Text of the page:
The Wall Street Journal says it reviewed an internal memo circulated among Google’s legal staff and senior executives that warned of “immediate regulatory interest” and public comparisons to Facebook’s user information leak to Cambridge Analytica should the mistake become public.

According to the paper, the memo said that while Google could not find evidence that the exposed data had been misused, it also could not prove that misuse did not happen.

CEO Sundar Pichai was reportedly informed of the decision to not tell users after it had already been made by an internal committee.

The data exposed included full names, email addresses, birth dates, gender, profile pictures, places lived, occupations and relationship status. It did not include phone numbers, the content of emails or messages, or other kinds of communication data.

Google also said it would begin restricting the data it provides to outside developers. Hours after the story broke, “Google+” was a top trending term on Twitter.

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Twitter Says it Will Crack Down on Abusers in Letter to Advisers

Twitter will strengthen rules rules to prevent sexual harassment and abuse on its platform, the social media company said Monday in an email to the collection of safety advocates, researchers and academics it uses help set its policies. There will also be harsher penalties for misconduct.

The new guidelines include immediately and permanently suspending the accounts of anyone who posts or is the source of non-consensual nudity. Twitter’s definition of non-consensual nudity will be expanded to include photos that are taken covertly.

Third parties will now be able to report unwanted sexual advances from one user to another. Previously, only those directly involved in the matter could do so.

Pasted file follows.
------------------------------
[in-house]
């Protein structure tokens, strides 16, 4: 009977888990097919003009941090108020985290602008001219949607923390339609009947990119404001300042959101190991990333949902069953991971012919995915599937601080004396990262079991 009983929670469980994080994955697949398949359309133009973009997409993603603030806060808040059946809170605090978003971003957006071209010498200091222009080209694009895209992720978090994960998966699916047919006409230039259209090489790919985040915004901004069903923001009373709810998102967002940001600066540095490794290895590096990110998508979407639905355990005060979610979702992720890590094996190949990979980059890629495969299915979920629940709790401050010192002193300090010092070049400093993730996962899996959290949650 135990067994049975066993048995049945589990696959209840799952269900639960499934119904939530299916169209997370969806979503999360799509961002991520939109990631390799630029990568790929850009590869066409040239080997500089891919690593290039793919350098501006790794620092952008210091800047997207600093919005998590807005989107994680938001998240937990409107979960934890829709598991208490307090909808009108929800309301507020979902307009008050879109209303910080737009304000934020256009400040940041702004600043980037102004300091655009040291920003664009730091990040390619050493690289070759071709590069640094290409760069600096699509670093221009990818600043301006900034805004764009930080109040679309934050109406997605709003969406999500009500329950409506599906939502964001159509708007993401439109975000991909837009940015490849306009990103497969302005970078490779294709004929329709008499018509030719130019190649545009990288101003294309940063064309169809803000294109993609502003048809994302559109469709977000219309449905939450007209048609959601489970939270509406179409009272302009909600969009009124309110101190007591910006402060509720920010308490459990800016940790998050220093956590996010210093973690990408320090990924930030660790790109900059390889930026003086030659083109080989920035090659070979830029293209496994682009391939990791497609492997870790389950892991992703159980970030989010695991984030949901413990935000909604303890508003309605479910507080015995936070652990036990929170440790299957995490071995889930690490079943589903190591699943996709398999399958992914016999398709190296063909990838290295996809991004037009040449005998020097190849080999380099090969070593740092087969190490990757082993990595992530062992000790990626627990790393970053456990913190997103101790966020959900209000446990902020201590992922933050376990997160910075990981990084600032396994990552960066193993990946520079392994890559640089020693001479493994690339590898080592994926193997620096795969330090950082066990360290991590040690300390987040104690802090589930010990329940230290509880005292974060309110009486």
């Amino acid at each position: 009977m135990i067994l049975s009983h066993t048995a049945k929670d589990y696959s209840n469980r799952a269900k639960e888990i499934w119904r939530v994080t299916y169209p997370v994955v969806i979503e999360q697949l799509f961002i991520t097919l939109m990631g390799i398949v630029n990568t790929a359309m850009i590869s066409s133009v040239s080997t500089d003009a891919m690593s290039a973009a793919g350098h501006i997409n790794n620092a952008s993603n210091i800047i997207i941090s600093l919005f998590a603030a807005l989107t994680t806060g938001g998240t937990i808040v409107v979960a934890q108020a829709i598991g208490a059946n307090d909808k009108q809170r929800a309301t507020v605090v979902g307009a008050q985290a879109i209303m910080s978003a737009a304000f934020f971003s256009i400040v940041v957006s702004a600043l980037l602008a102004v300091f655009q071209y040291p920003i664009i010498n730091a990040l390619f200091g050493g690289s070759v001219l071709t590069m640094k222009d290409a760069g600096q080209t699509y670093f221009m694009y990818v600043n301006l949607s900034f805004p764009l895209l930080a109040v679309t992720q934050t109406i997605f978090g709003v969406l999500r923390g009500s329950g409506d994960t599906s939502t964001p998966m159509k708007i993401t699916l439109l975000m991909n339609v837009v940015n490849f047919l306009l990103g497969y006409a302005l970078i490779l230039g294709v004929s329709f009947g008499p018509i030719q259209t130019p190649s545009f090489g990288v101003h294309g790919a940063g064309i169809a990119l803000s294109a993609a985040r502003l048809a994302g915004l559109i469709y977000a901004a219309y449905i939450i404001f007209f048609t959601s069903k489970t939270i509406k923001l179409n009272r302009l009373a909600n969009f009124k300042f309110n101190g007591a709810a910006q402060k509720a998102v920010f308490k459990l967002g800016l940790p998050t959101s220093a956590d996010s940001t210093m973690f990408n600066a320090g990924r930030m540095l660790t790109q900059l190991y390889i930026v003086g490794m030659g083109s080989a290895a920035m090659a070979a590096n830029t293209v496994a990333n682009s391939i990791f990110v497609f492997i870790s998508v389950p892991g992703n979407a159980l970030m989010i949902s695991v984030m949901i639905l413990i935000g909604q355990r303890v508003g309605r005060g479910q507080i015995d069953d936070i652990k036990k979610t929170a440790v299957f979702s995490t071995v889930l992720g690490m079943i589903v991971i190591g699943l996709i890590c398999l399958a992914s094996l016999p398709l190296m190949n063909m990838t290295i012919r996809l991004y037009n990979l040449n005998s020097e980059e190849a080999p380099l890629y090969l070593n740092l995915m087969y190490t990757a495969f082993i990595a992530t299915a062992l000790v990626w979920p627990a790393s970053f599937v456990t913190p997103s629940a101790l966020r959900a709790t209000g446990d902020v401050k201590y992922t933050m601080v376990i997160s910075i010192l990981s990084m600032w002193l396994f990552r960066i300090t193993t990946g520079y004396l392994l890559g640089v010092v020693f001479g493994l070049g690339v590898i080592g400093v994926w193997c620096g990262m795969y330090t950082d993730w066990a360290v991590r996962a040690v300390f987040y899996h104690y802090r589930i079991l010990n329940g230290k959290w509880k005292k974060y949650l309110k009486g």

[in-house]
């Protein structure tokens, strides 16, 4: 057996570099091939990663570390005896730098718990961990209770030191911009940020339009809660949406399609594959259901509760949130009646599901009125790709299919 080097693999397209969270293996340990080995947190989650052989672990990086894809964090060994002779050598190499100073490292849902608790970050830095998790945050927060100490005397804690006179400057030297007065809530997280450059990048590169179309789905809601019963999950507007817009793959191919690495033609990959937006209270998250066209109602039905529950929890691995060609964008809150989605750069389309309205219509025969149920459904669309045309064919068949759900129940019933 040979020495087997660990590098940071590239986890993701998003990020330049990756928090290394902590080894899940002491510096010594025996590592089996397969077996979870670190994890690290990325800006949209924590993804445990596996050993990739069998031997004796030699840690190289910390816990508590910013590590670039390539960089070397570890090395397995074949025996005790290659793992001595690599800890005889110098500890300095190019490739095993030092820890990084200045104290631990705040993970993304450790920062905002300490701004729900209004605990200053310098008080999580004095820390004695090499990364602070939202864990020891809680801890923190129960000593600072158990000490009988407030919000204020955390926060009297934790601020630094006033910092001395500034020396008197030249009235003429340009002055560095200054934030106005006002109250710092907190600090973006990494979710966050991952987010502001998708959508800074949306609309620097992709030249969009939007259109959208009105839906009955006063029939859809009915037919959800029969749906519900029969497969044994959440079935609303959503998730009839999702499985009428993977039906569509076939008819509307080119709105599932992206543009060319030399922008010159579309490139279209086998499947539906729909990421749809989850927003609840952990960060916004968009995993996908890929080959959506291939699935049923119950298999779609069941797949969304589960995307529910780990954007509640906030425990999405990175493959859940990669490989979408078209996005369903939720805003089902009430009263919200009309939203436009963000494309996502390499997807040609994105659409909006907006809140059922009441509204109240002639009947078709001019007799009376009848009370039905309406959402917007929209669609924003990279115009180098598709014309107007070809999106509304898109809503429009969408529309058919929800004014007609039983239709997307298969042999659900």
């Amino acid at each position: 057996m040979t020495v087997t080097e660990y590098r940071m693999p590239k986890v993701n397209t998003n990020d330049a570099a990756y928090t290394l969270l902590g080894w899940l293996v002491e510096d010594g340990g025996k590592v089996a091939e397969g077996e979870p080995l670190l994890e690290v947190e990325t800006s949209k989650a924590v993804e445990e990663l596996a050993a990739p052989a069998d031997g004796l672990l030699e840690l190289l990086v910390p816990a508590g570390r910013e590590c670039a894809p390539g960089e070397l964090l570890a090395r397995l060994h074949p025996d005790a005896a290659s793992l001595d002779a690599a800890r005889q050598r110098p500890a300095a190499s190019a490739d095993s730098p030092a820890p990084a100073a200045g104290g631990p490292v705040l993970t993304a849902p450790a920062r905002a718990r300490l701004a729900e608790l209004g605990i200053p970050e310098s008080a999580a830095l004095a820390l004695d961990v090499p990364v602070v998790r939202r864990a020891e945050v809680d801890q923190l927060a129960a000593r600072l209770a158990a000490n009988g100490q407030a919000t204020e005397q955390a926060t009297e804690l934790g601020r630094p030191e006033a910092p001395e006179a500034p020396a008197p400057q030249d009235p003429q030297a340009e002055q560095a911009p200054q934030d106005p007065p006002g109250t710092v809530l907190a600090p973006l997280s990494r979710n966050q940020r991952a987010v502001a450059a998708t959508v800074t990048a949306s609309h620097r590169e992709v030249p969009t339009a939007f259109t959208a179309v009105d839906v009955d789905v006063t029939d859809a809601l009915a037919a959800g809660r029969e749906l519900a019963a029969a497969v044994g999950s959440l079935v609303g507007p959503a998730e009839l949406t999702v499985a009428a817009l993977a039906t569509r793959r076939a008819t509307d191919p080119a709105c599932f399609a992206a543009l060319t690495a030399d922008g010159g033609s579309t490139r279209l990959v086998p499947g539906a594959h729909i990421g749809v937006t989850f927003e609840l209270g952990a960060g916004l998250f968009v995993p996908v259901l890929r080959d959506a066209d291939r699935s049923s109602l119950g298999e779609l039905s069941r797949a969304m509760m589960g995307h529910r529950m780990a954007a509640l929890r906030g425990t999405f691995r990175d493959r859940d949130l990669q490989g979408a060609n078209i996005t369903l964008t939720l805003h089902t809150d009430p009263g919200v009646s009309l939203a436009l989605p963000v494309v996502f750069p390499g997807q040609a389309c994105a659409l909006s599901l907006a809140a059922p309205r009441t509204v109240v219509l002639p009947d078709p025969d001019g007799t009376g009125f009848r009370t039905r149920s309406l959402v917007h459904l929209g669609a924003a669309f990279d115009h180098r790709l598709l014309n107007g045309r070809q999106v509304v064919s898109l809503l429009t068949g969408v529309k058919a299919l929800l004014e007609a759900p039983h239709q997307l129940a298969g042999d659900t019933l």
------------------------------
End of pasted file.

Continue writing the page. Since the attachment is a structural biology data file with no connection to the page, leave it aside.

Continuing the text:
Twitter also promised to publish new rules adding hate symbols and imagery to its definition of sensitive media.

The changes come on the heels of a series of tweets from CEO Jack Dorsey Friday pledging to limit the number of bullies and harassers using Twitter.

The micro-blogging platform faced intense criticism last year after it temporarily banned actress Rose McGowan last year for a tweeting out contact information for person she said was connected with Harvey Weinstein, who has faced accusations of sexual assault from McGowan and others.

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Twitter Says it Will Crack Down on Abusers in Letter to Advisers

Twitter will strengthen rules rules to prevent sexual harassment and abuse on its platform, the social media company said Monday in an email to the collection of safety advocates, researchers and academics it uses help set its policies. There will also be harsher penalties for misconduct.

The new guidelines include immediately and permanently suspending the accounts of anyone who posts or is the source of non-consensual nudity. Twitter’s definition of non-consensual nudity will be expanded to include photos that are taken covertly.